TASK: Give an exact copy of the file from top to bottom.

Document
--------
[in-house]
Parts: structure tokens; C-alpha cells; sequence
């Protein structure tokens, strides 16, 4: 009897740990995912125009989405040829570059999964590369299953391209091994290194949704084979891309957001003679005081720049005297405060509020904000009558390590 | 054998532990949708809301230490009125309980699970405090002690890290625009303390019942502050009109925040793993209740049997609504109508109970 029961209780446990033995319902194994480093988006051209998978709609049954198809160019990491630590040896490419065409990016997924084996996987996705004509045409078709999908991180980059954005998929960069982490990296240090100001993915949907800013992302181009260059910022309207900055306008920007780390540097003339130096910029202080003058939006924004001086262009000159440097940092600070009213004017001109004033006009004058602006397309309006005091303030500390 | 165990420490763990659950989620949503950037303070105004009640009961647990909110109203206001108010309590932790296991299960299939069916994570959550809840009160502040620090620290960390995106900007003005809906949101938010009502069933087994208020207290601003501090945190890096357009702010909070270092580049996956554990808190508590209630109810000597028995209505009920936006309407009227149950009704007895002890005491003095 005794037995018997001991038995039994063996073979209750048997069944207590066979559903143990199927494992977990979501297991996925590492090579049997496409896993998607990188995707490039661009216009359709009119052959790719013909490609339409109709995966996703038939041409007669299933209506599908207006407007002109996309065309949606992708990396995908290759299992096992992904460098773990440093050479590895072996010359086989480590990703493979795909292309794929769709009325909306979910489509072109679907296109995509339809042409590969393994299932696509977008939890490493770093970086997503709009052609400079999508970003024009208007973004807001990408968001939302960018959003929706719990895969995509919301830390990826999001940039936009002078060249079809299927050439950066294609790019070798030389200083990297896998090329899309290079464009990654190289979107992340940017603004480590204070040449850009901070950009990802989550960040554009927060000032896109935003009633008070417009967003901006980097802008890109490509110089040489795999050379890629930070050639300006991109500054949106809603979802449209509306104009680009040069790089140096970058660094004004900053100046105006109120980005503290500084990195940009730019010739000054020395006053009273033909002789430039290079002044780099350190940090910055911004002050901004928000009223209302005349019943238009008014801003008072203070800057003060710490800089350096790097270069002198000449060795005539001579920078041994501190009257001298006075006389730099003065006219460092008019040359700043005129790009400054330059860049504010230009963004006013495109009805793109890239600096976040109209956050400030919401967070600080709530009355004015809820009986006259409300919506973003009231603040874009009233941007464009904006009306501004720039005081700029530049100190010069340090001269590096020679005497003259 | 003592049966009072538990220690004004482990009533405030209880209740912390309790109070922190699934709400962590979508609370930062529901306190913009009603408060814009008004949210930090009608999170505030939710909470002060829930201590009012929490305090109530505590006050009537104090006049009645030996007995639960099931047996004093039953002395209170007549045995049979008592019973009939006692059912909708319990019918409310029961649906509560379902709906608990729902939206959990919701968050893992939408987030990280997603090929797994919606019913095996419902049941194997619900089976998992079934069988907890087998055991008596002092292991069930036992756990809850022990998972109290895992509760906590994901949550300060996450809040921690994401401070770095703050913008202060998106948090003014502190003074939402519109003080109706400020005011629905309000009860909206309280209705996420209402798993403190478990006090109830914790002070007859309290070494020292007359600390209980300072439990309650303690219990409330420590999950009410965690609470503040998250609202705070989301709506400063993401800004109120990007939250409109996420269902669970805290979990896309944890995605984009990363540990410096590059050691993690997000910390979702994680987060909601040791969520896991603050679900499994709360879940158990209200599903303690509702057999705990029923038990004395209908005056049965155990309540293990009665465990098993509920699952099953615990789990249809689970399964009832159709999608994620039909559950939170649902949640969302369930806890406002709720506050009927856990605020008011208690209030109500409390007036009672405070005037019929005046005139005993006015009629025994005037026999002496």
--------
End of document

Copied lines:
[in-house]
Parts: structure tokens; C-alpha cells; sequence
């Protein structure tokens, strides 16, 4: 009897740990995912125009989405040829570059999964590369299953391209091994290194949704084979891309957001003679005081720049005297405060509020904000009558390590 | 054998532990949708809301230490009125309980699970405090002690890290625009303390019942502050009109925040793993209740049997609504109508109970 029961209780446990033995319902194994480093988006051209998978709609049954198809160019990491630590040896490419065409990016997924084996996987996705004509045409078709999908991180980059954005998929960069982490990296240090100001993915949907800013992302181009260059910022309207900055306008920007780390540097003339130096910029202080003058939006924004001086262009000159440097940092600070009213004017001109004033006009004058602006397309309006005091303030500390 | 165990420490763990659950989620949503950037303070105004009640009961647990909110109203206001108010309590932790296991299960299939069916994570959550809840009160502040620090620290960390995106900007003005809906949101938010009502069933087994208020207290601003501090945190890096357009702010909070270092580049996956554990808190508590209630109810000597028995209505009920936006309407009227149950009704007895002890005491003095 005794037995018997001991038995039994063996073979209750048997069944207590066979559903143990199927494992977990979501297991996925590492090579049997496409896993998607990188995707490039661009216009359709009119052959790719013909490609339409109709995966996703038939041409007669299933209506599908207006407007002109996309065309949606992708990396995908290759299992096992992904460098773990440093050479590895072996010359086989480590990703493979795909292309794929769709009325909306979910489509072109679907296109995509339809042409590969393994299932696509977008939890490493770093970086997503709009052609400079999508970003024009208007973004807001990408968001939302960018959003929706719990895969995509919301830390990826999001940039936009002078060249079809299927050439950066294609790019070798030389200083990297896998090329899309290079464009990654190289979107992340940017603004480590204070040449850009901070950009990802989550960040554009927060000032896109935003009633008070417009967003901006980097802008890109490509110089040489795999050379890629930070050639300006991109500054949106809603979802449209509306104009680009040069790089140096970058660094004004900053100046105006109120980005503290500084990195940009730019010739000054020395006053009273033909002789430039290079002044780099350190940090910055911004002050901004928000009223209302005349019943238009008014801003008072203070800057003060710490800089350096790097270069002198000449060795005539001579920078041994501190009257001298006075006389730099003065006219460092008019040359700043005129790009400054330059860049504010230009963004006013495109009805793109890239600096976040109209956050400030919401967070600080709530009355004015809820009986006259409300919506973003009231603040874009009233941007464009904006009306501004720039005081700029530049100190010069340090001269590096020679005497003259 | 003592049966009072538990220690004004482990009533405030209880209740912390309790109070922190699934709400962590979508609370930062529901306190913009009603408060814009008004949210930090009608999170505030939710909470002060829930201590009012929490305090109530505590006050009537104090006049009645030996007995639960099931047996004093039953002395209170007549045995049979008592019973009939006692059912909708319990019918409310029961649906509560379902709906608990729902939206959990919701968050893992939408987030990280997603090929797994919606019913095996419902049941194997619900089976998992079934069988907890087998055991008596002092292991069930036992756990809850022990998972109290895992509760906590994901949550300060996450809040921690994401401070770095703050913008202060998106948090003014502190003074939402519109003080109706400020005011629905309000009860909206309280209705996420209402798993403190478990006090109830914790002070007859309290070494020292007359600390209980300072439990309650303690219990409330420590999950009410965690609470503040998250609202705070989301709506400063993401800004109120990007939250409109996420269902669970805290979990896309944890995605984009990363540990410096590059050691993690997000910390979702994680987060909601040791969520896991603050679900499994709360879940158990209200599903303690509702057999705990029923038990004395209908005056049965155990309540293990009665465990098993509920699952099953615990789990249809689970399964009832159709999608994620039909559950939170649902949640969302369930806890406002709720506050009927856990605020008011208690209030109500409390007036009672405070005037019929005046005139005993006015009629025994005037026999002496």